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Search & Seizure

The ability to control who has access to our information and our private spaces, in what circumstances, is foundational to privacy.  

When we lose control over our personal information and private spaces, it impacts our human dignity and our freedom.

However, law enforcement frequently seeks access to private spaces and personal information to collect evidence and investigate crimes, and so a balance must be struck between public safety objectives and our rights.  Traditionally, warrants granted by independent judges have been the primary tool for ensuring that police search powers are used appropriately and reasonably. However, this balance is constantly being challenged by changes in the law and technology. 

Rapid technological changes are expanding the amount of information captured about our daily lives, and digital infrastructures make it increasingly easy to collect information about us. CCLA advocates to ensure the principled privacy protections provided by section 8 of the Charter, which prohibits unreasonable search and seizure, are appropriately extended and interpreted in the context of new technologies.

We believe that we must be vigilant to ensure that a reasonable balance is maintained, and that privacy protections remain both meaningful and effective.

Our 2018 Supreme Court Win

Can Canadians ever reasonably expect the text messages they send to remain private, even after the messages have reached their destination? Or is the state free, regardless of the circumstances, to access text messages from a recipient’s device without a warrant?

When Nour Marakah was accused of various crimes, text messages he had sent were used as evidence against him. Text messages on his phone were deemed inadmissible because using them would violate Nour’s right to be free from search and seizure; so the investigating team got an iPhone belonging to another person who had received texts from Nour, and attempted to use them as evidence.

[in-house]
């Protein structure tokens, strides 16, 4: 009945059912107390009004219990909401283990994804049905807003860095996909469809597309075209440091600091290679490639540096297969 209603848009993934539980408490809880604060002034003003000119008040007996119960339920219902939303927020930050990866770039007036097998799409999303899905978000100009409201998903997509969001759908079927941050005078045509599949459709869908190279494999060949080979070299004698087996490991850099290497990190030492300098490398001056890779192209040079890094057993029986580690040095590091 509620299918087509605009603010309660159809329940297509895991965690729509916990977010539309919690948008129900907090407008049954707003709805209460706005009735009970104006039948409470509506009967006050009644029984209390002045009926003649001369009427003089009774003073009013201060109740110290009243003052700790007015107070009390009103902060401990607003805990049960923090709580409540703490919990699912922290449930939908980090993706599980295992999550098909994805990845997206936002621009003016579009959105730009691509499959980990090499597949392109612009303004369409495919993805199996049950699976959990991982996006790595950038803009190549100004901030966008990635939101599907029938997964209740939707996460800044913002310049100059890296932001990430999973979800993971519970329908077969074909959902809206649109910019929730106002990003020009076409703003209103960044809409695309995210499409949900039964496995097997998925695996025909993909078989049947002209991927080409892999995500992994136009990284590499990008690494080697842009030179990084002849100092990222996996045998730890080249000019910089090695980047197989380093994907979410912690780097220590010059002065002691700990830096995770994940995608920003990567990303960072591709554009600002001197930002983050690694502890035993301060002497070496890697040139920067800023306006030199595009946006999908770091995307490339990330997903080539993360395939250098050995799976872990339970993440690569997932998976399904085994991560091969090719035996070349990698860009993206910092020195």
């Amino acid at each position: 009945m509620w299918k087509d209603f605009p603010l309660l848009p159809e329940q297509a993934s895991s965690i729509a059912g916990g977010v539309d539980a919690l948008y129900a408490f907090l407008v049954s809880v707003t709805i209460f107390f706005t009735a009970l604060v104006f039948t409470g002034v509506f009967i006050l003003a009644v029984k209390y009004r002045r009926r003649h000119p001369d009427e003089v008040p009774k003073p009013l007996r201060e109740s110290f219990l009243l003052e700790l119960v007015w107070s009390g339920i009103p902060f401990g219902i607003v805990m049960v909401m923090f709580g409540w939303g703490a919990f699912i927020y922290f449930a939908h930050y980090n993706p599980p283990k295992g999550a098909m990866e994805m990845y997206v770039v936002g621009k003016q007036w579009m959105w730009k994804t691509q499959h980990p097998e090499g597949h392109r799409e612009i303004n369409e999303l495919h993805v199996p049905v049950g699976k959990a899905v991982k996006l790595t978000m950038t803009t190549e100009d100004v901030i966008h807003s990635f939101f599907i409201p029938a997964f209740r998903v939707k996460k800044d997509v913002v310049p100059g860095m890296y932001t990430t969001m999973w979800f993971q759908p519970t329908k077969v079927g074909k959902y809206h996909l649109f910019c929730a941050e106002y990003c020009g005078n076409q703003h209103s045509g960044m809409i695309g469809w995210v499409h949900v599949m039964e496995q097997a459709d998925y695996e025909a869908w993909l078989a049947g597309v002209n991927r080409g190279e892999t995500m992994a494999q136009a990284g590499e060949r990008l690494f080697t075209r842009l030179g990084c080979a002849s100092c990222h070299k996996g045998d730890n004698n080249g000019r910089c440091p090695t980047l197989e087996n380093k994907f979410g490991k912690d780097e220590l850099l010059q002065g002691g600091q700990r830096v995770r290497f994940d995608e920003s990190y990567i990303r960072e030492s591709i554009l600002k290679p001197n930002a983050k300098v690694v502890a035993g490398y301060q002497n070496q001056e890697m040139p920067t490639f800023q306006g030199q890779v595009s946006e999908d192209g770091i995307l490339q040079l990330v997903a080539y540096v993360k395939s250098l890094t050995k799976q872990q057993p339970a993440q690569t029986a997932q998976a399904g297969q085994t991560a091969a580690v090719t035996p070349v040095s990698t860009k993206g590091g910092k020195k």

Oral communications in Canada are protected and require a warrant to obtain, and with more and more people using texting to communicate, we argued that written communication should also be allowed the same privacy. Advancements in technology make it possible to negate privacy, but they don’t make it legal.

The Court found that there had been a breach of Marakah’s Charter rights in this case.  Without those texts, he would have been acquitted and to allow the conviction to stand would be a miscarriage of justice.


The court agreed that written communications should have the same expectation of privacy as oral communications, and that violating that privacy is a breach on your charter right to be free from search & seizure.

Our Work in Search & Seizure


CCLA Intervening before Ontario Court of Appeal to Oppose Standardless Limitless Searches of Personal Electronic Devices at Border

The Canadian Civil Liberties Association will appear this week before the Court of Appeal for…
April 15, 2024

Supreme Court of Canada rules Police Now Required to Obtain Warrants for IP Address Access

Following the Supreme Court of Canada's decision in Bykovets, Noa Mendelsohn Aviv, Executive Director and…
March 1, 2024

Re-hearing ordered in Andrei Bykovets v His Majesty the King

CCLA is intervening in the Supreme Court of Canada case Andrei Bykovets v His Majesty…
January 17, 2024

CCLA Granted Leave to Intervene in Dwayne Alexander Campbell v. His Majesty the King

CCLA was granted leave to intervene in Dwayne Alexander Campbell v. His Majesty the King.…
January 17, 2024

Privacy Rights in the Workplace – CCLA Intervention in York Region District School Board v. Elementary Teachers’ Federation of Ontario

The CCLA will appear as an intervenor before the Supreme Court of Canada in York…
October 17, 2023

Decision in R v Hafizi

On September 28, 2023, the Court of Appeal for Ontario released its decision in R…
September 28, 2023

CBC: Arctic Bay residents raise concerns after RCMP search mail